Allowable spending on COVID funds for schools change after money already spent

Published: Oct. 8, 2021 at 4:24 PM CDT
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BISMARCK, N.D. (KFYR) - North Dakota schools have nearly $400 million left to spend from federal COVID relief. Similarly to other COVID money, schools don’t know what the rules are for spending it, and some of the qualifications have changed after the money has been spent. So, they’re holding back plans, but deadlines are looming.

The Department of Public Instruction has received more than $428 million from Washington, D.C., through COVID relief.

The money was given in three tranches over the past two years, and each of these portions have different spending deadlines. And the rules keep changing even after it’s already been spent.

Of the more than $428 million given to North Dakota schools, less than $32 million of it has been requested by schools. That leaves more than 92% remaining.

Part of the reason the amount is still so large is that the money is only on reimbursements. So, schools have to spend it before the money can go out. And that’s causing some problems.

”Some of the rules and guidance that originally was communicated to states, and then states subsequently communicated to our local school districts have changed. We’re doing our best to communicate those with our school districts,” said State Superintendent Kirsten Baesler.

Schools could spend the special COVID funds to pay staff and other uses. This opens the school’s normal budget for other non-COVID items. And since they would come out of the school’s normal budget, they can be spent on whatever they want.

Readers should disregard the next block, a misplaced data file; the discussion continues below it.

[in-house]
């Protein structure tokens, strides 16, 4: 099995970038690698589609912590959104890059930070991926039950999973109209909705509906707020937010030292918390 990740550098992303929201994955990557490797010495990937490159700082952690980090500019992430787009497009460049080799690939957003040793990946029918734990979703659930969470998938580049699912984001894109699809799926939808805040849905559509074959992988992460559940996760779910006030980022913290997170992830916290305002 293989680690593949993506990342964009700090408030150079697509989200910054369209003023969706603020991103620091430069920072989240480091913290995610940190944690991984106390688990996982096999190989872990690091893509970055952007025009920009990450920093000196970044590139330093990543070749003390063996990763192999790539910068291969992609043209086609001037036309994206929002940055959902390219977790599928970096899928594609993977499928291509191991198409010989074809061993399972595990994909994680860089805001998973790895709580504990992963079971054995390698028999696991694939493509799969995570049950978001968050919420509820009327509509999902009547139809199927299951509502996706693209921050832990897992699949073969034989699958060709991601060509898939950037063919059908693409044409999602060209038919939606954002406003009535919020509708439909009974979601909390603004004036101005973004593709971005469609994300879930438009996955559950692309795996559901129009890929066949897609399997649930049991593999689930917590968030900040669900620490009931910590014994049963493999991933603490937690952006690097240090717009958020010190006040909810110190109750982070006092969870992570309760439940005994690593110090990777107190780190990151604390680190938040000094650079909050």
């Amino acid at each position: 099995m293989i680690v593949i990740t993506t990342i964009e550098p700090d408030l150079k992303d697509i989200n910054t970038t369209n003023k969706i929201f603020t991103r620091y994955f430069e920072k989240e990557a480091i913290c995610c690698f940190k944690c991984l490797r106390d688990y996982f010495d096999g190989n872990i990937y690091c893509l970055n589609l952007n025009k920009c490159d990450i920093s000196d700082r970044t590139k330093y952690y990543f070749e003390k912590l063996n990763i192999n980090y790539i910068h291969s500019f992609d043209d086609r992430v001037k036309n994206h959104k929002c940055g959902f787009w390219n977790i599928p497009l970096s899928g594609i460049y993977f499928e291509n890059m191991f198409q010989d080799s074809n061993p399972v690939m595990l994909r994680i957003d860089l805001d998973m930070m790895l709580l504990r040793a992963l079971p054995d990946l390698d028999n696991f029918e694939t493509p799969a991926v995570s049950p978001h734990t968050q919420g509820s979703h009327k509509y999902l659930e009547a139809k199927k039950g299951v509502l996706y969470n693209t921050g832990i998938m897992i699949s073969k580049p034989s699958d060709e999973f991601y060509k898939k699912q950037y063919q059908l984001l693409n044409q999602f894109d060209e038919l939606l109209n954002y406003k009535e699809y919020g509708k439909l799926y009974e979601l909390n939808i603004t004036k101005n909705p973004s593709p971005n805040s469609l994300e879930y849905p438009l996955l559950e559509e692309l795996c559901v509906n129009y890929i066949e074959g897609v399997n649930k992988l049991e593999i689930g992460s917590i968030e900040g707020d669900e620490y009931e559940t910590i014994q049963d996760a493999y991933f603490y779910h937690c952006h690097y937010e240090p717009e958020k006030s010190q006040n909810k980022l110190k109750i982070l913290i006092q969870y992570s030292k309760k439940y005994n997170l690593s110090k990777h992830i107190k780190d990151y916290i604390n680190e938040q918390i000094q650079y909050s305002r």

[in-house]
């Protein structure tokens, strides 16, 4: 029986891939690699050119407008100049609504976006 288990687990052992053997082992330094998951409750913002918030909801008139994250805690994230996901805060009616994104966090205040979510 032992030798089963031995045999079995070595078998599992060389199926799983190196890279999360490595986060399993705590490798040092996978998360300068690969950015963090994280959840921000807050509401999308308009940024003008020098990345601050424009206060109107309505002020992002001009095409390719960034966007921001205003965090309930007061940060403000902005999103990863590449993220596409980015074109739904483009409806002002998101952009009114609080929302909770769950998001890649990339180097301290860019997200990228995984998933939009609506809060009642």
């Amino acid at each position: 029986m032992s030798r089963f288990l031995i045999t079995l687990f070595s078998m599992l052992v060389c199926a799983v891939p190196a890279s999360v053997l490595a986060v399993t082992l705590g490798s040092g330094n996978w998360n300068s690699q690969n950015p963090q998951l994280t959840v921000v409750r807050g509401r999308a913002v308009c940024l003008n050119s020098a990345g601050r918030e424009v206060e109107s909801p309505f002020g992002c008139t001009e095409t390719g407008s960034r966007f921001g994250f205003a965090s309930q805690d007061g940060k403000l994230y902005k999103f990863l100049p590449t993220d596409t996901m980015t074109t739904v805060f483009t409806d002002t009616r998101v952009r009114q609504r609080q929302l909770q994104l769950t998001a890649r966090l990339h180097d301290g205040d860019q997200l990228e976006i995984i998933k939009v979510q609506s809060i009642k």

”I have very strong personal opinions about some of the choices that have been made. Paying for ice for hockey rinks to me is not a priority at a time like this,” said Sen. Erin Oban, D-Bismarck.

According to DPI, big-ticket items include buying curriculum and funding summer school. The largest amount, 32% of the second tranche is expected to be used on hiring staff.

”Whether it be contract or additional (full time employees), whatever that might be, we are in triage at this point,” said Baesler.

Baesler added she has been in coordination with schools over the requests and giving guidance on the spending.

The Department of Public Instruction is holding the funds in accounts for the schools, but they can’t deny a school’s use of the money.

Ultimately, it’s the federal government and auditors who will decide what spending was appropriate, and how much should be returned.

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